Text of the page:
Marta Olah 1 , 2 , 3 , 4 , Vilas Menon 1 , 2 , 3 , 4 , Naomi Habib 4 , 5 , Mariko F. Taga 1 , 2 , 3 , 4 , Yiyi Ma 1 , 2 , 3 , 4 , Christina J. Yung 1 , Maria Cimpean 1 , Anthony Khairallah 1 , Guillermo Coronas-Samano 2 , 6 , Roman Sankowski 7 , 8 , Dominic Grün 9 , Alexandra A. Kroshilina 1 , Danielle Dionne 4 , Rani A. Sarkis 10 , Garth R. Cosgrove 11 , Jeffrey Helgager 12 , Jeffrey A. Golden 12 , Page B. Pennell 10 , Marco Prinz 7 , 13 , 14 , Jean Paul G. Vonsattel 2 , 6 , Andrew F. Teich 2 , 3 , 6 , Julie A. Schneider 15 , David A. Bennett 15 , Aviv Regev 4 , 16 , 17 , 18 , Wassim Elyaman 2 , 3 , 4 , Elizabeth M. Bradshaw 2 , 3 , 4 , Philip L. De Jager , 1 , 2 , 3 , 4
30 November 2020
The extent of microglial heterogeneity in humans remains a central yet poorly explored question in light of the development of therapies targeting this cell type. Here, we investigate the population structure of live microglia purified from human cerebral cortex samples obtained at autopsy and during neurosurgical procedures. Using single cell RNA sequencing, we find that some subsets are enriched for disease-related genes and RNA signatures. We confirm the presence of four of these microglial subpopulations histologically and illustrate the utility of our data by characterizing further microglial cluster 7, enriched for genes depleted in the cortex of individuals with Alzheimer’s disease (AD). Histologically, these cluster 7 microglia are reduced in frequency in AD tissue, and we validate this observation in an independent set of single nucleus data. Thus, our live human microglia identify a range of subtypes, and we prioritize one of these as being altered in AD.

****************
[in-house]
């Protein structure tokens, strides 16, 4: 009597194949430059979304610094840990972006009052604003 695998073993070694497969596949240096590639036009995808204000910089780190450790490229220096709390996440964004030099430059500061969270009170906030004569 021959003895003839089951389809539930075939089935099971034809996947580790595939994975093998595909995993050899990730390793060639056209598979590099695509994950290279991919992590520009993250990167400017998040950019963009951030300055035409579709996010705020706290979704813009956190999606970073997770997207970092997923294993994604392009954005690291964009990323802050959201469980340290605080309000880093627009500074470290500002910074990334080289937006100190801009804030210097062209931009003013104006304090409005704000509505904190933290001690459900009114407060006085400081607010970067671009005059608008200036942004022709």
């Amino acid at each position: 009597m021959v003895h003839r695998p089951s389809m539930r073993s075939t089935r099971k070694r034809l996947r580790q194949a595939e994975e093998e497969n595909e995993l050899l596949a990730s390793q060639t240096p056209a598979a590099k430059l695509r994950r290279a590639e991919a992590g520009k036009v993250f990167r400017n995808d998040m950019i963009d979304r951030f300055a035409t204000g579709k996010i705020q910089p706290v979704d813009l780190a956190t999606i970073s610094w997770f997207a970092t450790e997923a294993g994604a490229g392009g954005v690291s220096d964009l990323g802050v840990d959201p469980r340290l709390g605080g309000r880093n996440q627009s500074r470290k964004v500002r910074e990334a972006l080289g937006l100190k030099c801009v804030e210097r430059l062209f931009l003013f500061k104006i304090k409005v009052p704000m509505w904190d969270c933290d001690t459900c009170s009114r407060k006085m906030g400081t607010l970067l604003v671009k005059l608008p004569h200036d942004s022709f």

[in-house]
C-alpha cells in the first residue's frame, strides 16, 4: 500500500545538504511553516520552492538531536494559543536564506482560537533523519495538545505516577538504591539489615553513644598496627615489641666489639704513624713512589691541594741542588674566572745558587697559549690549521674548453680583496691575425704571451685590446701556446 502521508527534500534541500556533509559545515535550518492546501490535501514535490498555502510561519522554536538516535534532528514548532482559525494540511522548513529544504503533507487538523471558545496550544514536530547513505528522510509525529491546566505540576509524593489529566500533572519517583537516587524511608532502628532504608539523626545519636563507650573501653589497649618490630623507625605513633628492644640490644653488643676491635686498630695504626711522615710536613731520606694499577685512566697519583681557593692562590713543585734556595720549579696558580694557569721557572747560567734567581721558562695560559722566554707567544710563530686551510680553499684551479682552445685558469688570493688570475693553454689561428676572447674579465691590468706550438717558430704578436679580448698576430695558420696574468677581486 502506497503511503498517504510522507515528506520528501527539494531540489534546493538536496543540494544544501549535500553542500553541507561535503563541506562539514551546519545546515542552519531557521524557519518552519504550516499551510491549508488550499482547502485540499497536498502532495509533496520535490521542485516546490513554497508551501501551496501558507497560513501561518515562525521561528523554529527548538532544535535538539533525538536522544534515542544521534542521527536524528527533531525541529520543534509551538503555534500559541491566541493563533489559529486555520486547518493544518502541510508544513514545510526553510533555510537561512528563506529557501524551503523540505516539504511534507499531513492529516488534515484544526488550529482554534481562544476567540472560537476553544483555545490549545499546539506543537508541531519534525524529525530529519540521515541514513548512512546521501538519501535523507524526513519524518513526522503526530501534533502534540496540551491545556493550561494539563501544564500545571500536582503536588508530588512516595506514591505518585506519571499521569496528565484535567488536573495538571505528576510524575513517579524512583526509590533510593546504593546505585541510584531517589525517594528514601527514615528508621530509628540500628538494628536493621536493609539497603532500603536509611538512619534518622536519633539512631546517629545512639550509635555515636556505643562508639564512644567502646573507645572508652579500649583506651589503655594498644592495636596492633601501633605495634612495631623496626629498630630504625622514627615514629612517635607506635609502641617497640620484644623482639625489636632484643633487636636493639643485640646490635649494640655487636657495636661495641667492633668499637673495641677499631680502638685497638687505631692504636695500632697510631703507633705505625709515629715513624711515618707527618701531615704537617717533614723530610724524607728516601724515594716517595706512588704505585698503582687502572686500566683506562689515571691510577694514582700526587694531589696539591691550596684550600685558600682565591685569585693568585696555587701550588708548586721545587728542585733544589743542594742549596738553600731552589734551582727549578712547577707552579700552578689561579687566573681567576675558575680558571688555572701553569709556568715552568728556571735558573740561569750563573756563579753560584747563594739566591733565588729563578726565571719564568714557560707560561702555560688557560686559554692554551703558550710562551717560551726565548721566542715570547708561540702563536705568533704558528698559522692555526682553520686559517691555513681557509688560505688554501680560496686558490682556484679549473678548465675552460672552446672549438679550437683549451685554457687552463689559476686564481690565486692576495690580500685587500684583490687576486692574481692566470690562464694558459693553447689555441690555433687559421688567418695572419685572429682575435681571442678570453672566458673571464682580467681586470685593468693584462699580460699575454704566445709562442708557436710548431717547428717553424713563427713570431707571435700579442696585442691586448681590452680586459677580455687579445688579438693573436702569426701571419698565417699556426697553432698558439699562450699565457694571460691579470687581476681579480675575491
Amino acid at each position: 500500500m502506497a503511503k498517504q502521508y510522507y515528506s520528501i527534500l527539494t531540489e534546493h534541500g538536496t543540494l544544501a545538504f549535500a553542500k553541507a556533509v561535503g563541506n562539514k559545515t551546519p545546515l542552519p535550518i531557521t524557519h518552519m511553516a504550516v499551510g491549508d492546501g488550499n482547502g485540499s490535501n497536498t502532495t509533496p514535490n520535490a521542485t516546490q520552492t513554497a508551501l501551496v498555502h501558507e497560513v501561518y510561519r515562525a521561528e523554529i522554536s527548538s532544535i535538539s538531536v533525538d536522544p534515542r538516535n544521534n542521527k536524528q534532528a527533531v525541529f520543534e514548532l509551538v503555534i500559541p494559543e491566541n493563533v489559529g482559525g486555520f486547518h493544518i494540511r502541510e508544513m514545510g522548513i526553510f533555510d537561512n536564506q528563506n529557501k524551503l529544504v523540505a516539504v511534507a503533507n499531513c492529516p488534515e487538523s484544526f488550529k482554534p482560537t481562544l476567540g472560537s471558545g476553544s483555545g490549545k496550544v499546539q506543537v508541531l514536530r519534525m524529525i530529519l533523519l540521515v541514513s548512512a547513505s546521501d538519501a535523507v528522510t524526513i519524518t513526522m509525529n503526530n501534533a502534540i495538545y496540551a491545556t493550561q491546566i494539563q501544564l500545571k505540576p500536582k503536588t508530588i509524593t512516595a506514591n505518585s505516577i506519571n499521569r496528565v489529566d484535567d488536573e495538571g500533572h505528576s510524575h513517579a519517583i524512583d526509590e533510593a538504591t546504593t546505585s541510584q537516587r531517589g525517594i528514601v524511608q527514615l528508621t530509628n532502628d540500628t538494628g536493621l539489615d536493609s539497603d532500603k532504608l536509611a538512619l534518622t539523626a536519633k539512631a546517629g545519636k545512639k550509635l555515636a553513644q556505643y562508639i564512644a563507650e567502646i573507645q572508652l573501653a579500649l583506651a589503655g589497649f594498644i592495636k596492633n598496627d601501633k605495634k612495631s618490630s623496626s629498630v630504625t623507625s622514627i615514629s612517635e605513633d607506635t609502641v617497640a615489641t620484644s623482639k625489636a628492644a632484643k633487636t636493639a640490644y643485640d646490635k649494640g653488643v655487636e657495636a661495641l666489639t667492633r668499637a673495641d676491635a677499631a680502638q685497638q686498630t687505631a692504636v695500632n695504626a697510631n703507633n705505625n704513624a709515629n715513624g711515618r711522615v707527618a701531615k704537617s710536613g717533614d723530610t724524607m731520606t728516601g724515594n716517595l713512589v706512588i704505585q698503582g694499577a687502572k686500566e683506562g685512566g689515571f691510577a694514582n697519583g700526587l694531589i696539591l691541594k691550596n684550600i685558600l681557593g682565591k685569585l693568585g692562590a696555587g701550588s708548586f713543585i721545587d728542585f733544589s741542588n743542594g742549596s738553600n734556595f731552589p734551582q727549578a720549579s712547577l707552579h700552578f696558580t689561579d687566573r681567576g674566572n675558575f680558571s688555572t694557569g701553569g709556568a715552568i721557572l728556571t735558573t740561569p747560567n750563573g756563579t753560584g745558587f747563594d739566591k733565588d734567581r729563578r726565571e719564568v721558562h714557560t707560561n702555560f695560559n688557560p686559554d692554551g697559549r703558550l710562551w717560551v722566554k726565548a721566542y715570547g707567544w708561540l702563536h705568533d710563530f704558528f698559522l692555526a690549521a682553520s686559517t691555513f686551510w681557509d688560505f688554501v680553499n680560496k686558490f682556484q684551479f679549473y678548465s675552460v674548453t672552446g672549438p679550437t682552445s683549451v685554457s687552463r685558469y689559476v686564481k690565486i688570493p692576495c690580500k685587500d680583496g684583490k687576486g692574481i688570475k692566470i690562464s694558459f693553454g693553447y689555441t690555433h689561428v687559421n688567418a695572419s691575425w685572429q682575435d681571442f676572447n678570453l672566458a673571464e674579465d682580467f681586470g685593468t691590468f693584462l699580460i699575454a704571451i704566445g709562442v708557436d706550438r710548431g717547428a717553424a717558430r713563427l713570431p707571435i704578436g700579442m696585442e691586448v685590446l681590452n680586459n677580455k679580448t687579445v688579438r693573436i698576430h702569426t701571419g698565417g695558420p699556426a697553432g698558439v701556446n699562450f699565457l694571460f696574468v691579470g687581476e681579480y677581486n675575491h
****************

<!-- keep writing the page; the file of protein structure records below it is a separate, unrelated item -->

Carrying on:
Imbalance of microglial phenotypes in the aging brain might underlie their involvement in late onset neurodegenerative diseases. Here we report the population structure of microglia in the aged human brain and the reduction of a particular microglia subset in individuals with Alzheimer’s disease .